If you are into the custom apparel business, you probably have heard about Direct-To-Garment (DTG) printing. You may have seen YouTube videos promoting its high-profit margin as if it is a magical device that prints money. Well, what most custom t-shirt apparel entrepreneurs do not consider is the ‘hidden’ costs that come with owning a DTG machine.
Let’s get down to the real cost of owning a DTG printer.
The Initial Investment
The upfront cost when going DTG can be overwhelming for a fledgling business as the equipment needed is expensive. The printer itself is going to cost you anywhere between $16,000 to $250,000, depending on your business model. For this article’s purpose, let us use the Epson F2100 as an example, so it will cost $17,995 retail.
On top of that, you also need to purchase:
- a Pre-Treatment Machine (around $3,500)
- a Heat Press (about $1,500)
- a computer (starting price from $1,200)
- the RIP software (around $950)
Altogether you are looking at a total of at least $25,145 in upfront cost, not including blanks purchasing, lease payment, bills, labor costs, and ink costs. This leads us to our next point.
Ink & Maintenance Costs
DTG ink is expensive, as in $220 for 20 oz expensive (based on Epson F2100 ink price). While the CYMK inks take a while to run out, the white ink runs out much quicker, therefore it needs to be refilled sooner than you might expect.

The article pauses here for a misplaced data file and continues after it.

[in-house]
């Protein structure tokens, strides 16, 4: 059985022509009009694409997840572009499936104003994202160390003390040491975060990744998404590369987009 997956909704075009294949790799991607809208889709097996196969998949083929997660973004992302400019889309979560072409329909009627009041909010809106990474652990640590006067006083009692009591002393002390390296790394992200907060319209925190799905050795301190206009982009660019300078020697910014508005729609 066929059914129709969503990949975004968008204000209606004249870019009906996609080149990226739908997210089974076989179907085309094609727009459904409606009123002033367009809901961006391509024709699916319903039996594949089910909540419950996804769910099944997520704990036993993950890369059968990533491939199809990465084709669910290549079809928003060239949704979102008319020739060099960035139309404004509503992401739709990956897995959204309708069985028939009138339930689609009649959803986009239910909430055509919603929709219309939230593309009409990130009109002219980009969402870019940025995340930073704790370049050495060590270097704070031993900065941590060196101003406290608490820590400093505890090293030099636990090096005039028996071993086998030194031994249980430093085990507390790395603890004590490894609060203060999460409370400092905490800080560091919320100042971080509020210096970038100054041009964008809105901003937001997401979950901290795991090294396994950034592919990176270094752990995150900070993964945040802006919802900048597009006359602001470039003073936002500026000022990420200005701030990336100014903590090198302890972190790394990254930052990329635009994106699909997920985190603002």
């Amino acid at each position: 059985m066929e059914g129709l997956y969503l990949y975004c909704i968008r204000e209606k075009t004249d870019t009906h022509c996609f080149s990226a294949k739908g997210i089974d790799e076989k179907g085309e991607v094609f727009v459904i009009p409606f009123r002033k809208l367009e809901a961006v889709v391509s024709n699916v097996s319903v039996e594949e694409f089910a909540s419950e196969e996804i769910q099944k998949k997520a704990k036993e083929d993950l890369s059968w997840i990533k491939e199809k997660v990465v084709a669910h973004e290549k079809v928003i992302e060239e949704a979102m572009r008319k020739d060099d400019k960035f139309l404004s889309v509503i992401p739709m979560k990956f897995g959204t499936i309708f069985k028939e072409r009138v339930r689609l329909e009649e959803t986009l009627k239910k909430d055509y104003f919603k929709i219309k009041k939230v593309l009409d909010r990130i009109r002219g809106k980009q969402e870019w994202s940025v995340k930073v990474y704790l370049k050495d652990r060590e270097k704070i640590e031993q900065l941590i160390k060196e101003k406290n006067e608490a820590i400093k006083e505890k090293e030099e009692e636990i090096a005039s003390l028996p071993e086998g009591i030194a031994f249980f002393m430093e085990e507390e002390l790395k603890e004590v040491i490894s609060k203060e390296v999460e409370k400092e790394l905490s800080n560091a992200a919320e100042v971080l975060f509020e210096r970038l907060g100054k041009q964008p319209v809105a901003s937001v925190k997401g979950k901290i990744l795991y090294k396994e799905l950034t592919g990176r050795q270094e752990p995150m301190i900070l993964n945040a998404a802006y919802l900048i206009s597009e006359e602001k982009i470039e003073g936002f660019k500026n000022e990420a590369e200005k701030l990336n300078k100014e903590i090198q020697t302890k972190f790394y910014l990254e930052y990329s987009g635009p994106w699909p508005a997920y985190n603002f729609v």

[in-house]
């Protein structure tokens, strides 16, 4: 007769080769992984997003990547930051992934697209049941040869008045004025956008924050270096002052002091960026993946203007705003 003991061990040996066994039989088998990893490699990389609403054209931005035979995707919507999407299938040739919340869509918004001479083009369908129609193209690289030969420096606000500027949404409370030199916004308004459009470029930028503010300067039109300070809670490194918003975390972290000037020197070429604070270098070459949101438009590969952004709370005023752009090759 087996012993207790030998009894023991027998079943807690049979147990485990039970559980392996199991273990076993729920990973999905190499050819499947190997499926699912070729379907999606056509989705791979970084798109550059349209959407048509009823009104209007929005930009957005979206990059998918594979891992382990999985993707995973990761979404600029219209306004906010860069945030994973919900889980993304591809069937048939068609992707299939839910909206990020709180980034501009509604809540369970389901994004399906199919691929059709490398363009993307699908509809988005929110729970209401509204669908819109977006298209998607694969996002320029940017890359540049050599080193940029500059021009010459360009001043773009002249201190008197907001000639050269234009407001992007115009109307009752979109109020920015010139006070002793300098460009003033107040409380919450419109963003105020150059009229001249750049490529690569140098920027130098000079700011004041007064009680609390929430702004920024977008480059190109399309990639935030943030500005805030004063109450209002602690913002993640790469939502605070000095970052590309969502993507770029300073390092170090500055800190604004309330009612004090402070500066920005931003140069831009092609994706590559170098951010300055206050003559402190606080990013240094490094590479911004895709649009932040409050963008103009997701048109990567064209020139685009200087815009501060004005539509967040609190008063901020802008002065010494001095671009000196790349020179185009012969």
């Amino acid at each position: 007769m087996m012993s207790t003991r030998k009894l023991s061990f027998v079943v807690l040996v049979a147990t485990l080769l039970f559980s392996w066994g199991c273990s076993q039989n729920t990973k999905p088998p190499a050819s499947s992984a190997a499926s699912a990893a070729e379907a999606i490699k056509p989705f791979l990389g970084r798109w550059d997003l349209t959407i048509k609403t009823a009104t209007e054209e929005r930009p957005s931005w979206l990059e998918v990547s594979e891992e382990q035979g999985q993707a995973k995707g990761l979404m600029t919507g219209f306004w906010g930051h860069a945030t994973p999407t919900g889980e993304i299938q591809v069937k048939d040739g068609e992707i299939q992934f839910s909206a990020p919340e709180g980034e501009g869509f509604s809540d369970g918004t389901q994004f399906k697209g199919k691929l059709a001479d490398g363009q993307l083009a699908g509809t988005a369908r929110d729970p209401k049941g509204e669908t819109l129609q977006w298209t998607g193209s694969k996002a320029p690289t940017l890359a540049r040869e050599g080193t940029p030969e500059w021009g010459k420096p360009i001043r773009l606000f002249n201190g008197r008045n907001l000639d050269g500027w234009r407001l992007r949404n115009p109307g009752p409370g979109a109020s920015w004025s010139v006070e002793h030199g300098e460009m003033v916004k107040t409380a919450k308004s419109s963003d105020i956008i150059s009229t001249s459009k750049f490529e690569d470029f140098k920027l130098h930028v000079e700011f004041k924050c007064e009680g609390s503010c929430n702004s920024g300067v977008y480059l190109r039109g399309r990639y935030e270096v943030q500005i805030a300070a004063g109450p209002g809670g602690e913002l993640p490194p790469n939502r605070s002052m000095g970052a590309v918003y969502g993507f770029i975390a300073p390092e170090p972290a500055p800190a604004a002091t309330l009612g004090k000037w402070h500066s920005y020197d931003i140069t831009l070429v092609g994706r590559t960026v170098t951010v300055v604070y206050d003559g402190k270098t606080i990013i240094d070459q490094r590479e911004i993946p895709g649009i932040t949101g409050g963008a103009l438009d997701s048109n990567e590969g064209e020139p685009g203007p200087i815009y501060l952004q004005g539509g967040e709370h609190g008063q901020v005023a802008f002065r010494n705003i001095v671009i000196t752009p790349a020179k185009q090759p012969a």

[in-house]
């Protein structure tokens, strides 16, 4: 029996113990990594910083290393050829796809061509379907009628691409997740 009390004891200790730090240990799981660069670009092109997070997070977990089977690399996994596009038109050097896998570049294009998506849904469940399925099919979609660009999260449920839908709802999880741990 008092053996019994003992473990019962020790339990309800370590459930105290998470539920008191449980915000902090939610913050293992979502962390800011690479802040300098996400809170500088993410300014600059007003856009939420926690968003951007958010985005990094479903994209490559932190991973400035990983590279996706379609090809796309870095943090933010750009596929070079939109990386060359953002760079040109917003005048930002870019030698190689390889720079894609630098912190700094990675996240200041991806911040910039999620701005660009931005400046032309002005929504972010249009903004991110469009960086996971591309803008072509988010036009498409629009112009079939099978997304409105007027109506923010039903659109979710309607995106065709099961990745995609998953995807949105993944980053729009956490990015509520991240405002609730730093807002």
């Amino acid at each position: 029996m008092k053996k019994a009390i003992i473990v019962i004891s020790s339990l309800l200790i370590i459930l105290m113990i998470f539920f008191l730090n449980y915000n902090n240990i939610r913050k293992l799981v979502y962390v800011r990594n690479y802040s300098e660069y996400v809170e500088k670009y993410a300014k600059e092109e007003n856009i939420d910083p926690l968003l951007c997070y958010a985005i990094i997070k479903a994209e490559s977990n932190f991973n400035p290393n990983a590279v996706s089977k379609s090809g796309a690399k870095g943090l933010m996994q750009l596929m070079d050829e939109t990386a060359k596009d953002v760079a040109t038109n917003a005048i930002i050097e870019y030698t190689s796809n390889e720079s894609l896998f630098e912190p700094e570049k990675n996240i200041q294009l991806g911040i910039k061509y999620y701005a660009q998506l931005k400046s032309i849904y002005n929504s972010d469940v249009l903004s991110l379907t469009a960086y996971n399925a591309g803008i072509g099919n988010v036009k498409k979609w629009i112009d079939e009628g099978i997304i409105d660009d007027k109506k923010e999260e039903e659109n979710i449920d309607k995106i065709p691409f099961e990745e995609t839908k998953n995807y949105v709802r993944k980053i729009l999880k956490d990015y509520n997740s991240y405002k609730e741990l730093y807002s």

But before you buy bulks of white ink, you have to know that white ink has to be shaken regularly so that the ink stays emulsified. If you pull the emulsified chunks through your print heads, you will clog the print head and will cost you hundreds of dollars to replace them if they are damaged. It will cause your shirts to be printed in streaks.
What most DTG buyers thought they had bought into was a “plug and play” machine without any desire to do any form of maintenance. That could not be farther from the truth.
Leaving your machine unattended for a couple of days is a costly mistake. You need to run regular cleaning cycles, clean your print heads every day, make sure your capping station is moist overnight, clean the wiper blade and so on. All these small maintenance tasks will prevent you from paying up to hundreds, maybe thousands of dollars in replacing parts.
Making Enough Money
To get a better picture of how much you can make, you have to calculate your Returns on Investment (ROI) according to your business model.
Let’s make some calculations:
Theoretically, if you can constantly produce 96 shirts daily and charge retail prices for your shirts, you only need 27.5 days to achieve ROI. Realistically, DTG customers order between 10 to 50 per .
Let us compare the pricing for an order size of 50 shirts with 4 colors between DTG and screen printing.
For DTG, the number of colors does not affect the price, which makes it great for printing complex artwork with many colors. In screen printing, a screen setup cost is involved and can be quite costly with more colors. Hence for small orders, screen printing is not as profitable as DTG, which does not require any setup costs, achieves ROI faster when charging retail and takes a shorter amount of time to print.